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A nachtkrapp landed on the windowsill and shook snowflakes off its bedraggled feathers. Serilda’s instinct was to launch herself forward, shove it back outside, and slam the window shut.
But Leyna cooed at the bird. “Welcome back, Helgard. Erlen is in the other room, working on her tapestry.”
Helgard seemed to stare at Leyna through its empty eye sockets. Then it cocked its head, and Serilda was sure, even if it could notseeher, it could sense her.
She stood. “Do you remember me?”
The bird fluffed its feathers, then hopped off the sill and flew into the hallway.
Gild stopped spinning to frown after the bird before glancing in Serilda’s direction, suspicious. “Did you hear something?”
Leyna stopped picking at the wool. “Was my mother calling me?”
Gild didn’t respond. After a moment, he shook his head and popped a cube of cheese into his mouth. “You know, being able to accept food in payment for spinning is one of the greatest things that’s ever happened to me. I love it here. I never want to leave.””435
Leyna giggled. “Cheese for gold? Any town in the world would take that deal.”
Erlen appeared in the doorway, Helgard perched on her shoulder, a troubled look on her face.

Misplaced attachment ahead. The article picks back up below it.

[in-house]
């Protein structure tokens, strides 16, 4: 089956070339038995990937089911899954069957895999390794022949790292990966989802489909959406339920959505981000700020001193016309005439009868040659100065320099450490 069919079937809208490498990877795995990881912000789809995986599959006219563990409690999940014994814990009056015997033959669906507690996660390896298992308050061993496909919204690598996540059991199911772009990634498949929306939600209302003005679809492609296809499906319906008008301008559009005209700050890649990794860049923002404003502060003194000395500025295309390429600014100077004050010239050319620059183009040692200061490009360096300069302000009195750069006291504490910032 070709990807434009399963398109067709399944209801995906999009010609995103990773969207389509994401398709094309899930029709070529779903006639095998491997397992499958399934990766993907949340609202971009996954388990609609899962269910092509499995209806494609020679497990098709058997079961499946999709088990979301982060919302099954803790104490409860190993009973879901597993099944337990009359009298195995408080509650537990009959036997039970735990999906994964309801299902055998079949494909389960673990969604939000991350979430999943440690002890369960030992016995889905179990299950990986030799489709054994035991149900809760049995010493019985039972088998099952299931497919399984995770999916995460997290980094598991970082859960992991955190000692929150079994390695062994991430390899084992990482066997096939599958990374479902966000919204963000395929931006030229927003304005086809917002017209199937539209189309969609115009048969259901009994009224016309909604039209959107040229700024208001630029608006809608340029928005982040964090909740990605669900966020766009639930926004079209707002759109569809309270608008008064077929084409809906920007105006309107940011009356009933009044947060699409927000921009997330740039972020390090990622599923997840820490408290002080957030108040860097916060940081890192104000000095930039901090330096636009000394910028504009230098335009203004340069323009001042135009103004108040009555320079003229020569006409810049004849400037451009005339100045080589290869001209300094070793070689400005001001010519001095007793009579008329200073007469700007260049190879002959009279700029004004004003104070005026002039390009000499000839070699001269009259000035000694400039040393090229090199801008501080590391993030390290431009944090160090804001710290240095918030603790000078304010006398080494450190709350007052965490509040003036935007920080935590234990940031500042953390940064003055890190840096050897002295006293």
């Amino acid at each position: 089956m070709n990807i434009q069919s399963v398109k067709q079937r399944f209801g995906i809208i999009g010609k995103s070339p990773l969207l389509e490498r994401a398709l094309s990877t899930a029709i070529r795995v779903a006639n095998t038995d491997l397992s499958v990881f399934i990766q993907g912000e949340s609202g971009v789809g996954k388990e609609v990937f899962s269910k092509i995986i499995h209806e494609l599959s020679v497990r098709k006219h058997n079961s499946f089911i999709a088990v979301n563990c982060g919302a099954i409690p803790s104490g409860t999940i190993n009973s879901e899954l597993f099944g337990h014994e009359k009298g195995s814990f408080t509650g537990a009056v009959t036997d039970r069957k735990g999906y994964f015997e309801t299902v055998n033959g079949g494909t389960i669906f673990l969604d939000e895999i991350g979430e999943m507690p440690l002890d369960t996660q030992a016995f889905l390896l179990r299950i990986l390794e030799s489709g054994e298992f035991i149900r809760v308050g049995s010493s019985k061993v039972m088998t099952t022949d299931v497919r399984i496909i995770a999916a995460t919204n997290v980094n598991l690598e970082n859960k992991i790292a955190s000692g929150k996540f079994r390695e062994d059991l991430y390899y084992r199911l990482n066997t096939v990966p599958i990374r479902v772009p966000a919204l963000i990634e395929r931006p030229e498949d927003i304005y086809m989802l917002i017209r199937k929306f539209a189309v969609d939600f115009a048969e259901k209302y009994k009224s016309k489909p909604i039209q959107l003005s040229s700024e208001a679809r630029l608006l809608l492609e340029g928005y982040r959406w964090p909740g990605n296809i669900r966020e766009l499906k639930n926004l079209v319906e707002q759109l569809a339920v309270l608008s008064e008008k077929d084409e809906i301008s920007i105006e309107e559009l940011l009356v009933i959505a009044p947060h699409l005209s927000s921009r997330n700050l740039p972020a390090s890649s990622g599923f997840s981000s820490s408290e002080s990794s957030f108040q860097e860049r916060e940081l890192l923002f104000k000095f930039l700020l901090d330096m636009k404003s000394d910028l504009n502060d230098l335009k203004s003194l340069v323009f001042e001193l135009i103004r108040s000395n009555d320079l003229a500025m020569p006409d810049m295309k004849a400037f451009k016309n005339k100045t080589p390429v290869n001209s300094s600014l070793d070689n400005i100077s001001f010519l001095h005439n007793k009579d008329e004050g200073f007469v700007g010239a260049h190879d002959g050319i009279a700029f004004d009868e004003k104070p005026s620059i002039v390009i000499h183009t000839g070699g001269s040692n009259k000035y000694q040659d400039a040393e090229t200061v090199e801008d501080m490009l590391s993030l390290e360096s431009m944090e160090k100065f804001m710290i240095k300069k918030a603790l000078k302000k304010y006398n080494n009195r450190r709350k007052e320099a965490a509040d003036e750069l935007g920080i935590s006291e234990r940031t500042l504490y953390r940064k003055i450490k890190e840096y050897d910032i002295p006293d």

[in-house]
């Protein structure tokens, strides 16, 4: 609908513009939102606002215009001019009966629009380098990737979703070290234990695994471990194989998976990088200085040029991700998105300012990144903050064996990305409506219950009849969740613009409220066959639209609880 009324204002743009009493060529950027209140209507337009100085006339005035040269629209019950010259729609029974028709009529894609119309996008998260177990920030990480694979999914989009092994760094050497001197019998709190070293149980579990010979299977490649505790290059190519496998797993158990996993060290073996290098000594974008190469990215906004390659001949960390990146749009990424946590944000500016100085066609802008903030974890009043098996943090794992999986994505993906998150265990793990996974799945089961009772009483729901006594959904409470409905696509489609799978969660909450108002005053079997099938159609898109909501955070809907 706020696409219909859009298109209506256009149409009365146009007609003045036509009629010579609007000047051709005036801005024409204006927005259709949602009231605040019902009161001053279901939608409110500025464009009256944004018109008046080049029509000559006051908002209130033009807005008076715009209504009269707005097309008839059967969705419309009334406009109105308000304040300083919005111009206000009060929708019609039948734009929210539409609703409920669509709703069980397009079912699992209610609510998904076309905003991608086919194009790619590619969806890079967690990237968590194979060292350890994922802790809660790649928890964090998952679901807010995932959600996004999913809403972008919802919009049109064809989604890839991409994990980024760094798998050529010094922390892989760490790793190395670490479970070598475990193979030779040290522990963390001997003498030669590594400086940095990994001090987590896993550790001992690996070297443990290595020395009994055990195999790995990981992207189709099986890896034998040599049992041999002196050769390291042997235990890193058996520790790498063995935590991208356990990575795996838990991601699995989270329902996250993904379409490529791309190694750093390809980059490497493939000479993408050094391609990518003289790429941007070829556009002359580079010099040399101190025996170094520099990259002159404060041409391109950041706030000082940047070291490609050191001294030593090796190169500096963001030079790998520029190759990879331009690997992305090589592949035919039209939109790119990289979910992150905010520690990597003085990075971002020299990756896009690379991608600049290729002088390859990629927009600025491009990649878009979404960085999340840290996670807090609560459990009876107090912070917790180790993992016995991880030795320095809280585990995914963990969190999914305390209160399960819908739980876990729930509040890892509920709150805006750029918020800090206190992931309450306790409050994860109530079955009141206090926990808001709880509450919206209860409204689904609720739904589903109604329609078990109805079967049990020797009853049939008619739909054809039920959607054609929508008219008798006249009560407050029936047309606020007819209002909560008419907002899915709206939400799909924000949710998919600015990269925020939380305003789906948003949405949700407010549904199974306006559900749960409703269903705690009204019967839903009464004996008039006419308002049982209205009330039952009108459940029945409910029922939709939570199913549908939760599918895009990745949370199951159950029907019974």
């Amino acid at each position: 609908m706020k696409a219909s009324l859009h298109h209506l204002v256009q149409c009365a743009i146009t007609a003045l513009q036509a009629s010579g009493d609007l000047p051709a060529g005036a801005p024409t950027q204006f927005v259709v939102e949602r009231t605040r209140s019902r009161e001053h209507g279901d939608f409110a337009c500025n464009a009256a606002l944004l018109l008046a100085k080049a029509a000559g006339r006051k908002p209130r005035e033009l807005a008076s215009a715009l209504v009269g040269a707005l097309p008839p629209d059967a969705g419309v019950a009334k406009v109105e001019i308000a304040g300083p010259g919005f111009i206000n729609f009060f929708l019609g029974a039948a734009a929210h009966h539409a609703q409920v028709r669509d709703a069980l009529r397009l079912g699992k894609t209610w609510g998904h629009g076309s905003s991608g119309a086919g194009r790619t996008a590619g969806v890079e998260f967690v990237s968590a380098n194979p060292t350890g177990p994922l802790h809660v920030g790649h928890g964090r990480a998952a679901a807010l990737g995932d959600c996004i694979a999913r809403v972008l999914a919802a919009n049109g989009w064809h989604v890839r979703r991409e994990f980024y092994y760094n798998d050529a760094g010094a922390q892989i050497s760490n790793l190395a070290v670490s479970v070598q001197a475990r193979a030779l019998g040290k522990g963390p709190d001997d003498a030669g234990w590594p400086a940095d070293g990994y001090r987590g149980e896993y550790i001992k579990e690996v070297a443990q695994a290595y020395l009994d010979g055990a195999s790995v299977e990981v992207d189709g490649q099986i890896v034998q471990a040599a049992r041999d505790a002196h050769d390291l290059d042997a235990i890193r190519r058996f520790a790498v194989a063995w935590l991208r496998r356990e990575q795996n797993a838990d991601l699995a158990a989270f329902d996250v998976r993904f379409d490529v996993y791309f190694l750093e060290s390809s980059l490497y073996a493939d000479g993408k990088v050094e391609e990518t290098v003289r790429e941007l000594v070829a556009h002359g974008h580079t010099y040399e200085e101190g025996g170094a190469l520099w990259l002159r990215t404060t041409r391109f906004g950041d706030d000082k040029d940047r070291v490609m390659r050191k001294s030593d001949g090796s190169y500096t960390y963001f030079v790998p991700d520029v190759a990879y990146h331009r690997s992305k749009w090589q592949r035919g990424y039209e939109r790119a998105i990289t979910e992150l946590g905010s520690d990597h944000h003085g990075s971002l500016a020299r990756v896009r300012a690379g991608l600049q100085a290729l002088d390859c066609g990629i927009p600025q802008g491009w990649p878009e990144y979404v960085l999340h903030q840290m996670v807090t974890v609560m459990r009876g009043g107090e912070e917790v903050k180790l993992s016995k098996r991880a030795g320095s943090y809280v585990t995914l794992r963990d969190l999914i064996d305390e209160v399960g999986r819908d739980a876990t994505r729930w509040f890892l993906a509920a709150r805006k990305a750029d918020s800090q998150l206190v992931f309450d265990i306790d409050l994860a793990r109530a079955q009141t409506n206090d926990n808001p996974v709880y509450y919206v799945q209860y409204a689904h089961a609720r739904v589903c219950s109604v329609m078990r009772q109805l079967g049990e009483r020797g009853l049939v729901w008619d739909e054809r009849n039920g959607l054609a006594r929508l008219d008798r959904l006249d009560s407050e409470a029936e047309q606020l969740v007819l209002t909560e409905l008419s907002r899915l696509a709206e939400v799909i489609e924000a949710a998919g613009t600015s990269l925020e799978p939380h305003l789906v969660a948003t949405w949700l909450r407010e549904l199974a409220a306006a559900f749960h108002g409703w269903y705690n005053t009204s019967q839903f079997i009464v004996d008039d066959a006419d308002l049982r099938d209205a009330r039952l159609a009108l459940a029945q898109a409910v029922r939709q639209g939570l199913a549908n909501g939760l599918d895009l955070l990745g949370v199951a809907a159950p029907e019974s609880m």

“What is it?” said Gild.
She stared at him, wide-eyed, chewing the inside of her cheek. She opened her mouth to speak, but hesitated and shut it again.
“What?” Gild pressed.
“Are you almost finished?” she asked.
“Just about.” Gild gestured to the last remaining bits of wool. “I should get another half dozen arrows or so out of this. We’ll be done by nightfall.”
Erlen nodded.
“How is the tapestry?” asked Leyna. “Can we see it yet?”
“No,” said Erlen, a little too sharply. Then she flushed and scrunched her shoulders up by her ears. “It isn’t done. But … it will be. By nightfall. I just thought I’d take a break. See how things are coming.”
“You look nervous,” said Gild.
Erlen’s expression darkened and she lifted her chin. “I am not nervous,” she snapped, before marching back out of the room.
Leyna and Gild exchanged looks.
“I thought she seemed nervous, too,” said Leyna.
“Very,” Gild and Serilda agreed—though no one heardher.
No matter—she had gathered the information she needed, and one of the moss maidens’ carrier pigeons would be waiting outside the inn to take word back to their camp. Serilda fished out the birch paper and charcoal the moss maidens had given her and took inventory of how many weapons were available.
When she was finished, she paused just long enough to bend over Gild and press a kiss to his cheek.
He jerked upward, and lifted a hand to his face. His eyes shifted around the room.436
Serilda laughed. “See you soon,” she whispered, and darted out the hallway and back down the stairs.
“Ah—good day, Lorraine!” she chirped, seeing the mayor behind the counter. “Lovely night to storm the castle, don’t you think?”
She was halfway across the room when the front door was suddenly thrown open with a loud crash.
Serilda froze, startled, as a gust of wind and snow flurried inside and a figure appeared, silhouetted in the gray afternoon.